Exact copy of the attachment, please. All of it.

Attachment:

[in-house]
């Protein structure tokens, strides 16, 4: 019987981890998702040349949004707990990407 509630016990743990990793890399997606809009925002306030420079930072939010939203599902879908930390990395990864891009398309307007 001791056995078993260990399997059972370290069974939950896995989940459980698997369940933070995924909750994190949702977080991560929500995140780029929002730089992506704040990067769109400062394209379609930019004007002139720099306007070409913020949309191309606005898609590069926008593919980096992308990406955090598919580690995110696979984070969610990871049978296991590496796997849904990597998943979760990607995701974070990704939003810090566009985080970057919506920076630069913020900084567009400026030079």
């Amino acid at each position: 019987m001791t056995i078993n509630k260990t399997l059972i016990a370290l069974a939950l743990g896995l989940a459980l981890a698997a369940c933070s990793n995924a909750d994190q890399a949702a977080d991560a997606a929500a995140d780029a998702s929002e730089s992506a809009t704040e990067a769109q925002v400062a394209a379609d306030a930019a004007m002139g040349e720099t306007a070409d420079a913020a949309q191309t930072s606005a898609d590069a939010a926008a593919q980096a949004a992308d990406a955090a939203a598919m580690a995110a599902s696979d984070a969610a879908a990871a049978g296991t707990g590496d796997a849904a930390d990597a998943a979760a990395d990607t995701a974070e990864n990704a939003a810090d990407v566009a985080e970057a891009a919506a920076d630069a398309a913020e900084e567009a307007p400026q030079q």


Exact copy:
[in-house]
């Protein structure tokens, strides 16, 4: 019987981890998702040349949004707990990407 509630016990743990990793890399997606809009925002306030420079930072939010939203599902879908930390990395990864891009398309307007 001791056995078993260990399997059972370290069974939950896995989940459980698997369940933070995924909750994190949702977080991560929500995140780029929002730089992506704040990067769109400062394209379609930019004007002139720099306007070409913020949309191309606005898609590069926008593919980096992308990406955090598919580690995110696979984070969610990871049978296991590496796997849904990597998943979760990607995701974070990704939003810090566009985080970057919506920076630069913020900084567009400026030079």
């Amino acid at each position: 019987m001791t056995i078993n509630k260990t399997l059972i016990a370290l069974a939950l743990g896995l989940a459980l981890a698997a369940c933070s990793n995924a909750d994190q890399a949702a977080d991560a997606a929500a995140d780029a998702s929002e730089s992506a809009t704040e990067a769109q925002v400062a394209a379609d306030a930019a004007m002139g040349e720099t306007a070409d420079a913020a949309q191309t930072s606005a898609d590069a939010a926008a593919q980096a949004a992308d990406a955090a939203a598919m580690a995110a599902s696979d984070a969610a879908a990871a049978g296991t707990g590496d796997a849904a930390d990597a998943a979760a990395d990607t995701a974070e990864n990704a939003a810090d990407v566009a985080e970057a891009a919506a920076d630069a398309a913020e900084e567009a307007p400026q030079q």